100g plain flour
50g rolled oats
20g sweetened coconut

First, preheat your oven to 180C (350F or gas mark 5).

Now, peel, core and slice your apple thinly, and lay half the slices in the bottom of a pie-dish or casserole. Sprinkle on about a third of the sugar. Then peel and thinly slice your kiwi fruit, layering the slices on top of the sugared apple. Sprinkle another third of the sugar on top of the kiwi. Then place the remainder of your apple slices on the top, sprinkle with the last of the white sugar. Douse the fruit with your liberal splash of brandy, dust with the cinnamon and nutmeg and set aside.

Now for the crumble topping. Take the butter out of the fridge and immediately cut it into small cubes. Place it in a large bowl with the sugar, flour, oats and coconut and rub them together with your fingers until they look like breadcrumbs. The butter will heat up as you rub it, so break up any large lumps of mixture you find. If it seems particularly wet, you can add a little extra flour, or pop it in the fridge for 10 minutes before putting it in the oven.

The last thing to do is put a thick layer of the crumble mix on top of the fruit, making sure to go right up to the edges and also that all the fruit is completely covered. Pop it in the oven for 40-45 minutes. You’ll know it’s ready when the topping starts to brown and the fruit starts bubbling around the sides of the dish.

Feeds 4-6, serve with thick or whipped cream, vanilla ice-cream or custard, or just on it’s own. Perfect winter warmer, and dead simple!

And here’s what it looked like seconds before it went in mah belleh:

Something else

NaNoWriMo is usually the kiss of death for blogs of mine. I more or less killed my LiveJournal with my 2005 attempt, though that was also around the time of a major relationship collapse, so there’s something in that too. I destroyed my super-sekrit ME/CFS blog with last years outing, because after I won, I could think about nothing other than having won for about a month, and having gone away that long, it was hard to come back with anything other than “Hey, I’m back! So, uh… how’ve you been?”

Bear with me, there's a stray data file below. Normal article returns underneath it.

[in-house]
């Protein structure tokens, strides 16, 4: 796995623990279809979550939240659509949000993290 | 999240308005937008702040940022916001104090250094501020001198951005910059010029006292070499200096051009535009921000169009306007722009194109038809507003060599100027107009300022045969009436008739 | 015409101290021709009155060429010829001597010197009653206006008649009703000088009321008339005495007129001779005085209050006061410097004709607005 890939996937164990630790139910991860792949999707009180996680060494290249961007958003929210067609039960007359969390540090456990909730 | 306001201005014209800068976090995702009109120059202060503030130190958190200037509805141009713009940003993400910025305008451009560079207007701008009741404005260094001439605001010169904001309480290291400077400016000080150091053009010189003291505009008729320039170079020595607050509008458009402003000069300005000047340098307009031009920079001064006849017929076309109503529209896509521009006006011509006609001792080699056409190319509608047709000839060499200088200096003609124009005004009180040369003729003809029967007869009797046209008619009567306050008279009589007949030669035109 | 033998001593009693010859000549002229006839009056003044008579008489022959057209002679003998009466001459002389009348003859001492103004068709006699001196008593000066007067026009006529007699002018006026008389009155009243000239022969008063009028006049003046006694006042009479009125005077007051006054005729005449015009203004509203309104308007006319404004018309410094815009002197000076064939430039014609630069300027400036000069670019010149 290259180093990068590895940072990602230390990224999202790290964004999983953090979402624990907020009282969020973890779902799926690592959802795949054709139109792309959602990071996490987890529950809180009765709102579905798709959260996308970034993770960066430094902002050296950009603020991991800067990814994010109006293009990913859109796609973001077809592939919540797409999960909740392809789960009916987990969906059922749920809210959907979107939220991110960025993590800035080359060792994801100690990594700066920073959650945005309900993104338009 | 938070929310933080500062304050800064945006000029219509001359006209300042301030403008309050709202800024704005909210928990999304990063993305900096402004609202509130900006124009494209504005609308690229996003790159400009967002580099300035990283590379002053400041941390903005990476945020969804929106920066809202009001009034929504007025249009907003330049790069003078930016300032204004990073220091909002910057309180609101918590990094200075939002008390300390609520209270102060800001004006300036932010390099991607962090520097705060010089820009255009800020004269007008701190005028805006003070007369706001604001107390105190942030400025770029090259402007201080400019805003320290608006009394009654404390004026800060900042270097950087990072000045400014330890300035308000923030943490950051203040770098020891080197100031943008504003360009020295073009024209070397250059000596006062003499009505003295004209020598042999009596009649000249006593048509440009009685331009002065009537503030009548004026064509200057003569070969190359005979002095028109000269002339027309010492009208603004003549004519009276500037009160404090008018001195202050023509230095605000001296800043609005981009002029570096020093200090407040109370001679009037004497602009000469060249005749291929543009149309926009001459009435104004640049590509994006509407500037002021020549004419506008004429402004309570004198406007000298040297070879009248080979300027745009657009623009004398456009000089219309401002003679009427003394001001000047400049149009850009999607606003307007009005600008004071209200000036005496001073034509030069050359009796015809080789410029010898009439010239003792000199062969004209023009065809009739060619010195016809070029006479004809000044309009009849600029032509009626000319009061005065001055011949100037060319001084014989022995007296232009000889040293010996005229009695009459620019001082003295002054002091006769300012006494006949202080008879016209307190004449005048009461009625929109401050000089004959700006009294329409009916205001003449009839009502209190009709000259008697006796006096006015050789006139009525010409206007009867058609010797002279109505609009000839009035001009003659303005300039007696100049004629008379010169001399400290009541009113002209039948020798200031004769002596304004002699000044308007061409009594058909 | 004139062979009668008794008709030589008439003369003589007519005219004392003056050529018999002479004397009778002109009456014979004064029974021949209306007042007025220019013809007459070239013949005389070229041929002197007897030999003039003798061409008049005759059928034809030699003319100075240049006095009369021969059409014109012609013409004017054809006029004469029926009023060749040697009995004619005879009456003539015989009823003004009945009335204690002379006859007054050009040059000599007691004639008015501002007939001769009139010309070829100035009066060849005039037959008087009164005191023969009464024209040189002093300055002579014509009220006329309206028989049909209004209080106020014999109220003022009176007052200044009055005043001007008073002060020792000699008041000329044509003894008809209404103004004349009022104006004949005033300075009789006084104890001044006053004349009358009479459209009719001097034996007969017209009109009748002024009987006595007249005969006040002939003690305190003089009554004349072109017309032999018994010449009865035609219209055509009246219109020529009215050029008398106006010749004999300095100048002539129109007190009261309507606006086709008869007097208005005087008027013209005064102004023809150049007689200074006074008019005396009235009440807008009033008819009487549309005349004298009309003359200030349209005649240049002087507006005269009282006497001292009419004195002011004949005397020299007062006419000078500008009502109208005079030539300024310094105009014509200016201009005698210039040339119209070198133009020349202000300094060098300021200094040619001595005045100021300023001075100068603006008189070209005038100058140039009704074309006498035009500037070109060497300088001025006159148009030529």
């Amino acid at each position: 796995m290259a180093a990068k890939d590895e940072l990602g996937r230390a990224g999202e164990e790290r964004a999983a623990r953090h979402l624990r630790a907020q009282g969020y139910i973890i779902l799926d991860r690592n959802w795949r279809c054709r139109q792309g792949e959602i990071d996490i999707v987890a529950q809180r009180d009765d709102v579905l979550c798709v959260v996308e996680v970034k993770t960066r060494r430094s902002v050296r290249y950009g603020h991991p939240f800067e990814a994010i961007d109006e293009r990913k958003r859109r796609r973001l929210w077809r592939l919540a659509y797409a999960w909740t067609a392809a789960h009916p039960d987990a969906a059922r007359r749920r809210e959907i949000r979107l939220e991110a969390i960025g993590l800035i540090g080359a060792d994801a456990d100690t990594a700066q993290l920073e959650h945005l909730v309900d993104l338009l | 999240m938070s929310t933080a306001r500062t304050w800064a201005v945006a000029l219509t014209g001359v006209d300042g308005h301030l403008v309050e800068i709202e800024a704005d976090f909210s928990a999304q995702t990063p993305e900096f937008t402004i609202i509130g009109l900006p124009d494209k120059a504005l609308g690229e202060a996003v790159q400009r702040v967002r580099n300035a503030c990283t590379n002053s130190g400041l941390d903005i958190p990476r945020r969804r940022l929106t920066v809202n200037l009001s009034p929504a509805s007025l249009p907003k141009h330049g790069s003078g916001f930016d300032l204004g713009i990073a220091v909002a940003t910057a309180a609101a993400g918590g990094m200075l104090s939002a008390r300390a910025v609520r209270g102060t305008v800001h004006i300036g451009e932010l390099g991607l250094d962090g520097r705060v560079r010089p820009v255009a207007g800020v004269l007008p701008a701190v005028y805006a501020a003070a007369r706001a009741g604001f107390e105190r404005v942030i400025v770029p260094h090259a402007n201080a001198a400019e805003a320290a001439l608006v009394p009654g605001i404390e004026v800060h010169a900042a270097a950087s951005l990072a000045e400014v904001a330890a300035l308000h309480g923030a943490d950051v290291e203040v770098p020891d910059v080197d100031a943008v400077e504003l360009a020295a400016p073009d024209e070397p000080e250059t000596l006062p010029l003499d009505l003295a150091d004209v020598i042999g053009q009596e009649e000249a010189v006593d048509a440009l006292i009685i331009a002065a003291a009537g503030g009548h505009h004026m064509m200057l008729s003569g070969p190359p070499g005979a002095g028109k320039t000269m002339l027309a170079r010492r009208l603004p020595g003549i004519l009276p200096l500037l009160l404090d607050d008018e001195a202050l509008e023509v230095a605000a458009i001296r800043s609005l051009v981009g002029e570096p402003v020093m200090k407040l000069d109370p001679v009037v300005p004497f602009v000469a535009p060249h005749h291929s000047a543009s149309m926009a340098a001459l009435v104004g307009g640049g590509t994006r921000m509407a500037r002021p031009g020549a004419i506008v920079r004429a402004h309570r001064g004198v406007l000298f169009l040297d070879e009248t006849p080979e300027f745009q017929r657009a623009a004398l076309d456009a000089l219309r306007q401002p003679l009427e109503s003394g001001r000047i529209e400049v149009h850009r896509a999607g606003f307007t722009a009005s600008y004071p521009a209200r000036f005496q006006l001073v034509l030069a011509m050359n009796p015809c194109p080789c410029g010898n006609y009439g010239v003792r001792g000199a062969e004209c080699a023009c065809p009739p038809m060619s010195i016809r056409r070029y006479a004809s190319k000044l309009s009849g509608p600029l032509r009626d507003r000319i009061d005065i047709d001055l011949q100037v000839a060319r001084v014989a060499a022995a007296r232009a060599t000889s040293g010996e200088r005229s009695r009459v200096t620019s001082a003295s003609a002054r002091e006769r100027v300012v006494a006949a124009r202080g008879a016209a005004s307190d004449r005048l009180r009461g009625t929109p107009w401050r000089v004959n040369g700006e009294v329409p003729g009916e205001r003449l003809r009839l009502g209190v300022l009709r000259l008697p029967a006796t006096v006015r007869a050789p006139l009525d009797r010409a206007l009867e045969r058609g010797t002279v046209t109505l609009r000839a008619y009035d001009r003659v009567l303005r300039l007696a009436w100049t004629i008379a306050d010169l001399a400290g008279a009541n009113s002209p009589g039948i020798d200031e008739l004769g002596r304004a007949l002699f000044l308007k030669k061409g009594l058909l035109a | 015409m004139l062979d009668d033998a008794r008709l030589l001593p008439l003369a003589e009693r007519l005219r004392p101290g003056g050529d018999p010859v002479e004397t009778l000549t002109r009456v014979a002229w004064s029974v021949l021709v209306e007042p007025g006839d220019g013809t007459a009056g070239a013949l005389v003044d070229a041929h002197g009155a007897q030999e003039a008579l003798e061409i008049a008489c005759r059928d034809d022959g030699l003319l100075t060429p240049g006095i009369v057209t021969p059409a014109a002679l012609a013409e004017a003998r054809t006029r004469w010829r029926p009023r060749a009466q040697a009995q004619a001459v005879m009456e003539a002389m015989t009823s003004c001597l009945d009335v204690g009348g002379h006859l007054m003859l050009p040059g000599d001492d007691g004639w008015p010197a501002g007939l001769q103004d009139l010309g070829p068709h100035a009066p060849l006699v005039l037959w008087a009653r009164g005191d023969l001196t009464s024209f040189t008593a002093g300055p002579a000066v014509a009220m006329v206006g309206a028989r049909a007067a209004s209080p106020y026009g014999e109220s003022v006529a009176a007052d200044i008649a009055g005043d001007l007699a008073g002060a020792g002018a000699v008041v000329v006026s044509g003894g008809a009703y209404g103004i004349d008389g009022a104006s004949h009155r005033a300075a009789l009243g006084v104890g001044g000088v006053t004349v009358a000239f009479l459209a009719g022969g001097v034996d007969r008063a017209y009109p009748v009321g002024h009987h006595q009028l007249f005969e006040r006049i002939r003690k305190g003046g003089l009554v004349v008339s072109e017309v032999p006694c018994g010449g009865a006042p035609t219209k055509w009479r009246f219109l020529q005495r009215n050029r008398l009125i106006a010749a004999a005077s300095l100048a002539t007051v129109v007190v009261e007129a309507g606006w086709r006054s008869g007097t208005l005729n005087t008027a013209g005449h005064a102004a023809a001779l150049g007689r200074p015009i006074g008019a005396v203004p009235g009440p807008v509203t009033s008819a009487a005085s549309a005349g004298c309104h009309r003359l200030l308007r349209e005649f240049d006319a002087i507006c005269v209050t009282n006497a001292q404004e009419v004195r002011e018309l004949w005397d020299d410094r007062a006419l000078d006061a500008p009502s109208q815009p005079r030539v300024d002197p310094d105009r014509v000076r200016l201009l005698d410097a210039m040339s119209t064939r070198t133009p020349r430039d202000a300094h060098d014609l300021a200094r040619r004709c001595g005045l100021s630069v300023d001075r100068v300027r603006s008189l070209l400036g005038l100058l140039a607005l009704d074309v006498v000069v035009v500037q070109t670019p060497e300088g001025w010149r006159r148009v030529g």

I am determined, nay single-minded even, that this blog will survive the curse of sprinting a novel out in 30 days. So, I’m gonna talk about something else for a while.

Tonight, I made cookies. Coconut oatmeal cookies. Oh My Lord, they are fine cookies. They look disasterous, which is one of the reasons why I’m not accompanying this post with a picture, but lemme tell you, without a shadow of a doubt, they are like an orgasm in my mouth, and everyone’s invited. And not just because I’m more’n a little stoned right now.

I didn’t do much else with my day. Talked to my mother, waffled on twitter, watched some telly with the brat. It was a good day though, good enough for now. Tomorrow might be even better; I have a coupon for cheap food at Starbucks, and I have every intention of toddling over there, laptop in hand, eating my discount dinner, supping a big ol’ latte, and fiddling around with last year’s novel to see if something worthwhile can be salvaged from it.

Oh dear. I’m back on NaNo again, aren’t I?

Alas. Maybe I am single-minded. For the wrong thing though. Ah well. To bed, to season four of Buffy, to sleep. I hope.